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A clinical pharmacy specialist helps patients and their doctors learn about different medications to ensure safe, effective treatment. He or she explains what a drug is and does, why it should be prescribed, what risks are involved, and what results to expect. Unlike retail pharmacists who fill prescriptions and provide basic patient education, a clinical pharmacy specialist is a highly involved member of a treatment team. Most professionals work in hospitals and clinics so they can have close personal interaction with physicians, nurses, and patients.
Many doctors rely on clinical pharmacy specialists to help them choose the best treatment plans for their patients' current illnesses and previous medical histories. It is often difficult for a doctor to stay up-to-date on the latest breakthroughs in the pharmaceutical industry, and a specialist can answer any questions he or she may have regarding a new drug. The specialist also can take a great deal of burden off of a doctor by providing a list of possible drug interactions, appropriate dosage amounts, and likely outcomes of treatment.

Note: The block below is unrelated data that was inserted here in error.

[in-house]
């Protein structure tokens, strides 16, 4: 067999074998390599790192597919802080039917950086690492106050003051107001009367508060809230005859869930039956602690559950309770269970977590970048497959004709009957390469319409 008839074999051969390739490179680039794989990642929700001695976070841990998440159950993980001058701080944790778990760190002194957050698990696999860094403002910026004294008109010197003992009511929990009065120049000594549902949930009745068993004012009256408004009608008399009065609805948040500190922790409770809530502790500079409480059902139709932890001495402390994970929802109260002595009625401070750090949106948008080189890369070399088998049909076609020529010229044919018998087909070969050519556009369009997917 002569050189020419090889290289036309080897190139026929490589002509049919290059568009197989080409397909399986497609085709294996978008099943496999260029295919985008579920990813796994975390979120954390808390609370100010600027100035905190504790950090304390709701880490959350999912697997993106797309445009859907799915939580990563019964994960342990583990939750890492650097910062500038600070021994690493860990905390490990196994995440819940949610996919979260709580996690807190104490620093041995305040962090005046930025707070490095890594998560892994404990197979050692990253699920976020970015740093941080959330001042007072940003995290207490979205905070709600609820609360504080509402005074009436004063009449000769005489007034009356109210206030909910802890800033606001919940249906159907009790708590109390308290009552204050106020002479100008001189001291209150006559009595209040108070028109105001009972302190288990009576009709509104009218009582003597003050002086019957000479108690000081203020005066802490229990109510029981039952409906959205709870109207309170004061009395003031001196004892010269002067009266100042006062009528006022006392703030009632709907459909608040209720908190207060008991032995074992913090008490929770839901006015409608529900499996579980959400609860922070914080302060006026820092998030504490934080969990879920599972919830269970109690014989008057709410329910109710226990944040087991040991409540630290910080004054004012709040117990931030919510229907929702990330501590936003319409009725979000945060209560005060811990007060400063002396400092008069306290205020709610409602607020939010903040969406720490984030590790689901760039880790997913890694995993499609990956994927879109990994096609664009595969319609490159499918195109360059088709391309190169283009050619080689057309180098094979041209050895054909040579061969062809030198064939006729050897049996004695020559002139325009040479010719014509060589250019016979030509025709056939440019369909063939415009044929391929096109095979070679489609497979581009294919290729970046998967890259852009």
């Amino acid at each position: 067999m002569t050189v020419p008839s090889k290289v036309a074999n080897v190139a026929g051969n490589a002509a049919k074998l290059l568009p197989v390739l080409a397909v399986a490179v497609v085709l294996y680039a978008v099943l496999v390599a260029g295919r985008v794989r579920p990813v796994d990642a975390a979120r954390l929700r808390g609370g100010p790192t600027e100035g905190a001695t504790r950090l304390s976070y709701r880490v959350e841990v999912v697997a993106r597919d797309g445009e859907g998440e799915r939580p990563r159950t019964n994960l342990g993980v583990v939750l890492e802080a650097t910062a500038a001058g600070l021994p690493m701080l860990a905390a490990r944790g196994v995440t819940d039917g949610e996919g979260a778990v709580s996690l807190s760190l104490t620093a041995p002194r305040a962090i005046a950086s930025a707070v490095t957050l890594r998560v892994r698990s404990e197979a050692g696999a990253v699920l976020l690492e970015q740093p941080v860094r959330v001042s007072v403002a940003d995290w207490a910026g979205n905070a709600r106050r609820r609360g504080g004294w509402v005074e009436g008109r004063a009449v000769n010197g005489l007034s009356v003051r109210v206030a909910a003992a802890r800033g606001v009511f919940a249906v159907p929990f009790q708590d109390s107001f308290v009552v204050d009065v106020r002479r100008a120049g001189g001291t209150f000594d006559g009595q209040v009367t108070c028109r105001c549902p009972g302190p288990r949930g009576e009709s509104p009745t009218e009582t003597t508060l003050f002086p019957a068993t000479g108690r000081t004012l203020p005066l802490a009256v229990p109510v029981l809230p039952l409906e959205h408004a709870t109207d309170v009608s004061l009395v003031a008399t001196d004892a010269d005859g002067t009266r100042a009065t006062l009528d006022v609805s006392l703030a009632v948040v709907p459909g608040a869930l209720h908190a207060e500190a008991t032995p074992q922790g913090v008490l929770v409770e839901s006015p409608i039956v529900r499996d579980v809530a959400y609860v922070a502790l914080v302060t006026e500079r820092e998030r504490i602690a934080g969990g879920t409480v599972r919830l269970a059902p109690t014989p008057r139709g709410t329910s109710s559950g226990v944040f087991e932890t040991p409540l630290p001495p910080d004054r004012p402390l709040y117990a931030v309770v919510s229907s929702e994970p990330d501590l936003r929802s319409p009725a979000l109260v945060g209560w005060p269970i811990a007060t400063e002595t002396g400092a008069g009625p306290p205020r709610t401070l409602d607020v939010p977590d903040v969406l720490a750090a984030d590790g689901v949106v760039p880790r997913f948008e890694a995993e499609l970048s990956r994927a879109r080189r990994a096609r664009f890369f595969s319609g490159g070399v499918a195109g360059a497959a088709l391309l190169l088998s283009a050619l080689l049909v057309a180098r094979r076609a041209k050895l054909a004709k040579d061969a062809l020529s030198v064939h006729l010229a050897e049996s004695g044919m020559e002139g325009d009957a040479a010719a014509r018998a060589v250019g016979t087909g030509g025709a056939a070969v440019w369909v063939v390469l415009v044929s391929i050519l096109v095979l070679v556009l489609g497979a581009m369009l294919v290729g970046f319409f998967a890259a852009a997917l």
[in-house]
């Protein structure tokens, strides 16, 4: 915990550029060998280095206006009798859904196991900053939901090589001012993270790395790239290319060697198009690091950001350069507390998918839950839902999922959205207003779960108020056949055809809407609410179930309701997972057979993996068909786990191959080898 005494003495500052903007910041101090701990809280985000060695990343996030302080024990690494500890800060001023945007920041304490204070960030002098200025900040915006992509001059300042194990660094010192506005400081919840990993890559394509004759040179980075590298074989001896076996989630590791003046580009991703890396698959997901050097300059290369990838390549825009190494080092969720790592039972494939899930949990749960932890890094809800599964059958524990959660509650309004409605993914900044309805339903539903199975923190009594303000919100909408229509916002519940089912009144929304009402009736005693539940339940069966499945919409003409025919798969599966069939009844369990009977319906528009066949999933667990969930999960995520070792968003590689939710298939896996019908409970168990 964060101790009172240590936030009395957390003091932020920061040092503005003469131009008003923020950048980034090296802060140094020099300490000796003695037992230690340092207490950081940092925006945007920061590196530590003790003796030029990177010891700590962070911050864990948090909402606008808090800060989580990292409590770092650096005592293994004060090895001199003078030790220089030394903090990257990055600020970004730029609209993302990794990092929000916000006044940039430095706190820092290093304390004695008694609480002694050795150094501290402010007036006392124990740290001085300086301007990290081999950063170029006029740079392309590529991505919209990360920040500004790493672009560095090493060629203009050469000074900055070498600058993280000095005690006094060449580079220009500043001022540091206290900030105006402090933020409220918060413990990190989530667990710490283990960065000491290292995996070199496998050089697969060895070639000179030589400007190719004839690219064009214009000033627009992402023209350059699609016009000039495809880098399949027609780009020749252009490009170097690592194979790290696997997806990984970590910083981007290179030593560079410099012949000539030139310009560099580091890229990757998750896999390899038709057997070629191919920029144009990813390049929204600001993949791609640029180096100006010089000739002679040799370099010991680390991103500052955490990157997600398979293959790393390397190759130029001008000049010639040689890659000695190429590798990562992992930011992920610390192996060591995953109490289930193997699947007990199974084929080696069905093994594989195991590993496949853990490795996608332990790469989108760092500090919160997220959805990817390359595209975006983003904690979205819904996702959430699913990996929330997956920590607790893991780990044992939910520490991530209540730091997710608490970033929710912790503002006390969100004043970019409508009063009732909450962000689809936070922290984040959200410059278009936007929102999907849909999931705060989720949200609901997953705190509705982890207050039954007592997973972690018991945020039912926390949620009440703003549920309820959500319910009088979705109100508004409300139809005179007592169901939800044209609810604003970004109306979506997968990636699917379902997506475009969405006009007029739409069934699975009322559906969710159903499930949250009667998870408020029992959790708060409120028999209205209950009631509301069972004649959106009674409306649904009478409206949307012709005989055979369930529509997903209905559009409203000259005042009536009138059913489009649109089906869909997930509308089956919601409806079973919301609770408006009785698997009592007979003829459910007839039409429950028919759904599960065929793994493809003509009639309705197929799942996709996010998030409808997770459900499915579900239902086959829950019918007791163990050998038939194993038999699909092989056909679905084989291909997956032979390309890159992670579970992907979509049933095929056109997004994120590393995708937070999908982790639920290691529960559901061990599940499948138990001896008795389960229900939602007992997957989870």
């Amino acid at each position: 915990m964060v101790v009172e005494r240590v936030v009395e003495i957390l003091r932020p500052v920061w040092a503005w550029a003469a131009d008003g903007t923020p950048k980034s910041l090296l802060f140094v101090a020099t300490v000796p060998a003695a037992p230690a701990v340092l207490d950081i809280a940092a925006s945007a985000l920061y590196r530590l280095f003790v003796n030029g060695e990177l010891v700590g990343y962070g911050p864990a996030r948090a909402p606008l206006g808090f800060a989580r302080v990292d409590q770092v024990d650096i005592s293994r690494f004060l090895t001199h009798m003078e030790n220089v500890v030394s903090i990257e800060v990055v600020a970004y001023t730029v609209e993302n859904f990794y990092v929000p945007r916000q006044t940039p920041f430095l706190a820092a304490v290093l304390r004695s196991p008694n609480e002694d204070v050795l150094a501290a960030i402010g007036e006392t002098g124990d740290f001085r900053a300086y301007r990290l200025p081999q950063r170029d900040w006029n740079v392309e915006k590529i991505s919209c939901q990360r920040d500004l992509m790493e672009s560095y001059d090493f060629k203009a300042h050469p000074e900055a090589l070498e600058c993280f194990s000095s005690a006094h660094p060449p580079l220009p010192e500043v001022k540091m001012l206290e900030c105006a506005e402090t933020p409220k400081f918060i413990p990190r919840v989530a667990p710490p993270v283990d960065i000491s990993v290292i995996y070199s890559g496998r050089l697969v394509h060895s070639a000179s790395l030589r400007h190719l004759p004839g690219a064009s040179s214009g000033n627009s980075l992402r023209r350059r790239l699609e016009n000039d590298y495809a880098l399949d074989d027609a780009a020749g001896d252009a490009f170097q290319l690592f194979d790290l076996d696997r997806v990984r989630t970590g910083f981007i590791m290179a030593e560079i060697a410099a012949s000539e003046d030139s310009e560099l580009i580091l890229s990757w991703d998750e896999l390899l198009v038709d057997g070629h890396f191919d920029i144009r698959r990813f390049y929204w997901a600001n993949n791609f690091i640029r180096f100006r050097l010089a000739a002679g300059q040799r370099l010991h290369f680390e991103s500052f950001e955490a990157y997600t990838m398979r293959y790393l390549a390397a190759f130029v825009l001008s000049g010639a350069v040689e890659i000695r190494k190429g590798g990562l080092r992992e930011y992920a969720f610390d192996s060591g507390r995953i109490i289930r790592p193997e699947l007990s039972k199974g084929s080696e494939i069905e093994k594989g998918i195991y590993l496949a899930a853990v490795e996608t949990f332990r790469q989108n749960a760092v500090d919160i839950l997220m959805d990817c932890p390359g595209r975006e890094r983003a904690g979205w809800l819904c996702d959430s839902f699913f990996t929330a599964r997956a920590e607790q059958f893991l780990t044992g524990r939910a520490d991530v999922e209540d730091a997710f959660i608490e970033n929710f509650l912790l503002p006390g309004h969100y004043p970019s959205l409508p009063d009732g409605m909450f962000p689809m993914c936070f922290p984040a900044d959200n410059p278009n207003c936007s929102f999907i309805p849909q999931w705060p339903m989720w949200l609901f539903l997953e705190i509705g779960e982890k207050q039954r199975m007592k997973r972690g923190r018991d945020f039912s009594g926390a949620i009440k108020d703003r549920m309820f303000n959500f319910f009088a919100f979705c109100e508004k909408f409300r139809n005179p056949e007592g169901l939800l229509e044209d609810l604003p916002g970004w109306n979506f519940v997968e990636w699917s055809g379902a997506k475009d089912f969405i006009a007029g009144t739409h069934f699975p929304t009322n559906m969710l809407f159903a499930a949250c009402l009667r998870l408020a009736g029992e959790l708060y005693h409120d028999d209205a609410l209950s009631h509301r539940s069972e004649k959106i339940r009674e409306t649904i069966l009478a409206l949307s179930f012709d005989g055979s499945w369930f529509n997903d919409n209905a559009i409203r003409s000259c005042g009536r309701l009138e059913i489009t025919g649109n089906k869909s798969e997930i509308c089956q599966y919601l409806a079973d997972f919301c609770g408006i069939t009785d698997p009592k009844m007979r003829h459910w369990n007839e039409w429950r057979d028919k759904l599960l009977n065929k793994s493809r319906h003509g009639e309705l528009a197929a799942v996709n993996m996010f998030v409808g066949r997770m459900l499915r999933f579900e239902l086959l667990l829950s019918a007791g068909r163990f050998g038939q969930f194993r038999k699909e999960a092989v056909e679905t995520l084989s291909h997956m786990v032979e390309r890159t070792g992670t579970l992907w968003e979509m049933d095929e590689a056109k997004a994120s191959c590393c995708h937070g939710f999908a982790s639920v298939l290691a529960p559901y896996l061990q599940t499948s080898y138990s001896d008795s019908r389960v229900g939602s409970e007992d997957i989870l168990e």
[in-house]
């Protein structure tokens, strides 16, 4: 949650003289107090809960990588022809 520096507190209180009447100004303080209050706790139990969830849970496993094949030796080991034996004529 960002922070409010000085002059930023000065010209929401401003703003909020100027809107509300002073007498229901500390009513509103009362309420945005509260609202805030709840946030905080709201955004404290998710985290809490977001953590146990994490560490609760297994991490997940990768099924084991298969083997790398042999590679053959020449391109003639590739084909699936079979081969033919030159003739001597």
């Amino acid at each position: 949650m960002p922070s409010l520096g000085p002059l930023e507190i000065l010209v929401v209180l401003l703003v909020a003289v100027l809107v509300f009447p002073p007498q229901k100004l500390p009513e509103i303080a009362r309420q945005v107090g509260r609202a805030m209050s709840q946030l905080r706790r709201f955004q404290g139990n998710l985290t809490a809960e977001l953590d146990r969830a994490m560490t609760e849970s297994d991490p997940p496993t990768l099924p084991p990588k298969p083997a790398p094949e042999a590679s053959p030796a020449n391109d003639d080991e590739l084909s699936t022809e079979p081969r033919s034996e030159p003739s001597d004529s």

In addition to working closely with health-care professionals, a clinical pharmacy specialist may also meet directly with a patient. He or she can explain the importance of sticking to a precise dosing schedule and avoiding certain foods, activities, and other drugs that may interfere with the prescribed medication. It is common for patients who have questions about their drugs during treatment to be referred directly to their specialists instead of scheduling appointments with their physicians.
When a clinical pharmacy specialist does not actively participate in doctor and patient services, he or she still contributes to the advancement of health-care. Many specialists regularly engage in research projects, working with other experts to test and analyze new pharmaceutical products. Some also act as resident advisers for new pharmacists or as instructors at local pharmacy schools to prepare the next generation of clinical specialists.
In most countries, a person who wants to work as a clinical pharmacy specialist must first obtain a doctoral degree in the specialty and complete a one- to two-year residency or fellowship training program. Some workers move into clinical positions after gaining experience in retail pharmacy positions, while others enter the field immediately after completing their education requirements. On-the-job training is important for a new specialist to ensure that he or she builds the skills necessary to succeed in the job. With several years of experience, a pharmacist may be able to become a lead administrative supervisor in a hospital pharmacy division.
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